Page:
Let me know in the comments your thoughts on prologues and epilogues. Always necessary? Story dependent? Or never in this lifetime or the next?

Photo credit: Ramdlon via Pixabay

Post #50 – 2018 NaNoWriMo Recap

12/6/18

Last week, I finished my first NaNoWriMo. I didn’t do too bad, for me. My grand total was 15,616 words written. That’s easily the most I’ve ever written in a month. The least amount of words I wrote in any one day was 110, and the most was 1249. I averaged 520 words a day.

I wrote something every day of the month. That was my biggest achievement. Though I didn’t even get to half of the 50,000 word NaNoWriMo goal, I’d never written every day for an entire month before.

I’m not exactly sure what my expectations were going into NaNoWriMo. I knew I wouldn’t make 50,000 words, but I didn’t have a feeling for what progress I could make. I’ve never tried to hammer out that many words on a single project. I’m still not sure I can, but I intend to keep trying. I plan to continue working on my novel, though not every day. It has a ways to go.

I enjoyed the sense of community created by the NaNoWriMo website and community, though I could have participated more. There were numerous write-ins in my area, not to mention the virtual ones online. My writers club even hosted a write-in, but otherwise my only involvement was watching my friend’s (Michelle McBeth) word count surpass, then double, then triple mine. Like me, she has two small distractions at home, so I’m impressed she found the time. She also has done this before, several times. This is her fifth novel. Congrats to her for winning NaNoWriMo 2018! Check out her work here and grab a copy of one of her novels.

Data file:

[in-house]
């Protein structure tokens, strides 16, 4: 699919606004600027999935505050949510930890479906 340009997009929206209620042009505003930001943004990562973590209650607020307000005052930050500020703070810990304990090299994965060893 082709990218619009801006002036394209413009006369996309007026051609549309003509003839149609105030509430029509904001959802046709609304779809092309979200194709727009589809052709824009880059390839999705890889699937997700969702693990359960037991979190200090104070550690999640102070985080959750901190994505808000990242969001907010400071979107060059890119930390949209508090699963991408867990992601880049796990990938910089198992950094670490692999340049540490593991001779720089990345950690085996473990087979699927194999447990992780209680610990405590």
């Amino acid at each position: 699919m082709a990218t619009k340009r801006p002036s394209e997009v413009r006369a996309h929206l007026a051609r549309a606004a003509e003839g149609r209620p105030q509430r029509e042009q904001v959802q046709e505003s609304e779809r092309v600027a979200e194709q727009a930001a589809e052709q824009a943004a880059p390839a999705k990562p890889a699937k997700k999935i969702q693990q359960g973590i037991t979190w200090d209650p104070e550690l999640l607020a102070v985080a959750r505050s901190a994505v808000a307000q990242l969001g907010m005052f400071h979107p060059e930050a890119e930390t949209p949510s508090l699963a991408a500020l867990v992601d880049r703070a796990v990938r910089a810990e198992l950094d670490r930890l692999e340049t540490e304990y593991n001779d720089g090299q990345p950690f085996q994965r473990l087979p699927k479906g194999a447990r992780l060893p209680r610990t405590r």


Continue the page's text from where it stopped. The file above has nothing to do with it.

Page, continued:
At least with my 15,616 word total, I already reached my word goal for the fourth quarter. Everything else written in December will be gravy. That takes the pressure off, especially since I had a light October. I may even forgo trying to write for most of the month and focus more on reading. I’m feeling the need for a recharge. I always can use my morning runs to plot more scenes in the novel and then use the holidays to write when I may have more free time.

Let me know in the comments if you completed NaNoWriMo. If you didn’t, did you reach your goals? Do you plan to continue adding to your WIP?

Photo credit: StartupStockPhotos via Pickabay

Post #48 – Writing Every Day

11/22/18

Happy Thanksgiving!

Hopefully you are at home with family and friends either recovering from an early afternoon feast or about to dig in.  How’s that conversation with Uncle Ned going?  How many glasses deep are you into the cranberry prosecco?  (It’s available at my local Trader Joes’s, and it’s delicious.)  Has everyone fallen asleep watching the game?